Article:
Moneyline to be taken to Consumer Tribunal for reckless lending

| Pharie Sefali
People queue for loans in Nyanga. Picture by Pharie Sefali.

The National Credit Regulator has referred financial company Moneyline to the National Consumer Tribunal for reckless lending to recipients of child grants.

Media relations officer Lebogang Selibi told GroundUp her office had referred Moneyline to the Tribunal for contravening the National Credit Act, “specifically for extending monies recklessly to child grant recipients”.

Moneyline Financial Services is a subsidiary of NET1, the company that pays social grants on behalf of the South African Social Security Agency (SASSA).

The company operates a loan service from a church in Nyanga on weekdays.

When GroundUp visited on 3 August, hundreds of people were queuing to get a loan. Some had spent half the day waiting. They came from different parts of Nyanga and surroundings. Most of the people in the queue were old or disabled, but there were also younger people and mothers with children on their backs.

A Moneyline official told GroundUp that only applicants with an identity document, proof of address and a SASSA card were eligible for loans. Anyone who did not have those should step out of the queue, he said.

Yet the minister of Social Development Bathabile Dlamini warned last September that the department would take steps to prevent social grants being used as collateral for loans.

She also said that SASSA payment systems must be designed in such a way that social grant beneficiaries’ bank accounts were “off limits” to creditors. In addition, SASSA bank accounts and confidential information of grant recipients must be protected.

But a Moneyline official at the church told GroundUp that applicants’ names were checked “in the system” and if their names were there they immediately qualified.

Another official said the money was immediately transferred to applicants’ SASSA accounts and deductions started the following month. Asked if affordability checks were done, she said no, applicants only needed their SASSA cards.

A woman who had been standing in the queue since 6am said in Xhosa, “Ndaphangela ntombazana, andinasithukuthezi ngokuza apha ndifuna imali” (I am a working lady; I did not come here because I was bored; I need money).

It was the first week of the month, and she had received her grant money four days earlier. She had a job, she said, but she still needed a loan.

A woman known as Mamchawe said that she came every month for a loan. “I normally get a loan of less than R200 every month. My child gets R320 for her grant and with that money R200 is deducted from my account. So I will only have maybe R100 for groceries and school. So for me it is a must to come to the church every month; otherwise, we won’t survive”.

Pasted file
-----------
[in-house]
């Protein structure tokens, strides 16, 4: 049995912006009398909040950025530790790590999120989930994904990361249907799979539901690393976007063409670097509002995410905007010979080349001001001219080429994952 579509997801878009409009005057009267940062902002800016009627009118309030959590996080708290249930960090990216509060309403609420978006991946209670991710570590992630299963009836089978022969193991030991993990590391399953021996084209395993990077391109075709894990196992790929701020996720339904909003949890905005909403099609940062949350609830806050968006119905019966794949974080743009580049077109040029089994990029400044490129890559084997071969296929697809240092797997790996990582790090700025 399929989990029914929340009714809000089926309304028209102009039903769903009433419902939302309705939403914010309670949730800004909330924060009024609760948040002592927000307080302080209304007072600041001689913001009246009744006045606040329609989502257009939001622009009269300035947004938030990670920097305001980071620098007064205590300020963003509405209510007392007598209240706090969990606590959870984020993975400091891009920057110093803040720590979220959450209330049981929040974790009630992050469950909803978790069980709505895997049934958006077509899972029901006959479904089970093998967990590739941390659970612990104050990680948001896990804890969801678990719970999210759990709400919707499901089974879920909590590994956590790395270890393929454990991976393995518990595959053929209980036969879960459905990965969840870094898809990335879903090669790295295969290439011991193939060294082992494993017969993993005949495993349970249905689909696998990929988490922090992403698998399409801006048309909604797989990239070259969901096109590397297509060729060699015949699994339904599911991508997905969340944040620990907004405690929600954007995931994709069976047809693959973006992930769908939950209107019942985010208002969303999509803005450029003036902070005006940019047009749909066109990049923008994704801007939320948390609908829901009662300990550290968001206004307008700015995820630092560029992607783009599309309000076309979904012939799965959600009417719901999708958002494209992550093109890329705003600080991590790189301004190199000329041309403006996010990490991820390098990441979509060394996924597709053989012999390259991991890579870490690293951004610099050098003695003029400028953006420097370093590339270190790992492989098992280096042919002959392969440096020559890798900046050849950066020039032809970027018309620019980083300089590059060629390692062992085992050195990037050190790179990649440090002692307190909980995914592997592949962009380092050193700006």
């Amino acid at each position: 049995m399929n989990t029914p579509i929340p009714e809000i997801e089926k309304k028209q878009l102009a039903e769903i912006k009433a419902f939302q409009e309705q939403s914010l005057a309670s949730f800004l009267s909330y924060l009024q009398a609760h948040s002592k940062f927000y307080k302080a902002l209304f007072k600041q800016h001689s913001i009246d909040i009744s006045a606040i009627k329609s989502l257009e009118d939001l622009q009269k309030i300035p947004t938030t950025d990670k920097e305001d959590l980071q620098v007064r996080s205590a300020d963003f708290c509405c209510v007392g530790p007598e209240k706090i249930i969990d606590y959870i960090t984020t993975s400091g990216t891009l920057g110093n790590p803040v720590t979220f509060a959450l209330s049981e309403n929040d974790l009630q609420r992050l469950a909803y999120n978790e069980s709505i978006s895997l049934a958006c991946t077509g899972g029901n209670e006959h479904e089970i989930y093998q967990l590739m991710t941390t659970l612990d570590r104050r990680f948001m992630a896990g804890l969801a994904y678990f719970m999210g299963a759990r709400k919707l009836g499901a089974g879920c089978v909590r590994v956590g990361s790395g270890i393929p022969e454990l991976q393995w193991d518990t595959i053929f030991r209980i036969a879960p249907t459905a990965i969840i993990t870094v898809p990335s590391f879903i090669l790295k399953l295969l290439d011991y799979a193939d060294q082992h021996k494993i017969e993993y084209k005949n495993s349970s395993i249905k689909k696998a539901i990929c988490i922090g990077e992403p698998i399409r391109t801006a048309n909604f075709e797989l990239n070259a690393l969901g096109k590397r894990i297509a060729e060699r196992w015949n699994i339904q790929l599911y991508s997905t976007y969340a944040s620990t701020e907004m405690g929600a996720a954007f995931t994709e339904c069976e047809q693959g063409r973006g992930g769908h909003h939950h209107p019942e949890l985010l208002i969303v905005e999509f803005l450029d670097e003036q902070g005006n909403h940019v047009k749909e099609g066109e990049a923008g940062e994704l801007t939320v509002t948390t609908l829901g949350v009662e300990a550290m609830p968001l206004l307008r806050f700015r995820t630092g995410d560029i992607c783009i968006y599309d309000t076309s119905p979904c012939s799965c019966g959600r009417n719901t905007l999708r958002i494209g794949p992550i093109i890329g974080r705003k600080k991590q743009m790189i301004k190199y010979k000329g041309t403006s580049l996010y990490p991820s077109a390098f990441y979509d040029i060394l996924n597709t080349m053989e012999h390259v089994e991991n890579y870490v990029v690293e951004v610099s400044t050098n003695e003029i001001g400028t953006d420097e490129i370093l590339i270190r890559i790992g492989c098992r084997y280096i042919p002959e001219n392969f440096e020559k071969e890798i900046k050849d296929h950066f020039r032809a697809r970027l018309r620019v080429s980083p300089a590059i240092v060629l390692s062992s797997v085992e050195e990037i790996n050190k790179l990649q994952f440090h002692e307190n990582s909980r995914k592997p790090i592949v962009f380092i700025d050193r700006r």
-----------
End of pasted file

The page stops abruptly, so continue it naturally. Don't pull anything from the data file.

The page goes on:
SASSA spokesperson Kgomoco Diseko said SASSA tried to discourage social grant beneficiaries from taking up loans using the grant as security.

“Money lending to grant beneficiaries actually works against the goal of fighting poverty,” he said. He said lending to grant beneficiaries drove them into a debt trap, where beneficiaries took out a new loan to repay an old one.

“Money should not be deducted from social grant accounts for any purpose other than funeral schemes, which should not cost over 10% of a specific grant,” said Diseko.

He also said that the new tender for social grants would make provision for curbing these deductions.

Elroy Paulus from the Black Sash, which has been running the ‘Hands Off Our Grants’ campaign, said the Social Assistance Act made it clear that social grants could not be transferred, ceded or encumbered in any way. “Therefore we are of the view that these loans are unlawfully granted,” he said.

He said the Black Sash agreed with Dlamini’s view that there was a “growing national phenomenon of unlawful and immoral debit deductions that is unacceptable”, and that these “remain immoral as they serve to rob the poor… “, and that the absence of risk and affordability checks as required by law … exacerbates their vulnerability and in turn drives borrowers into a vicious cycle of never ending debts”.

“Grants are meant for basic services,” said Paulus. “Companies should not enrich themselves at the cost of the poor and have SASSA beneficiaries beholden to them to live on loans as a result of grants.”

GroundUp asked Moneyline head office on Friday for comment, but the company has not yet responded.

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TOPICS:  Economy

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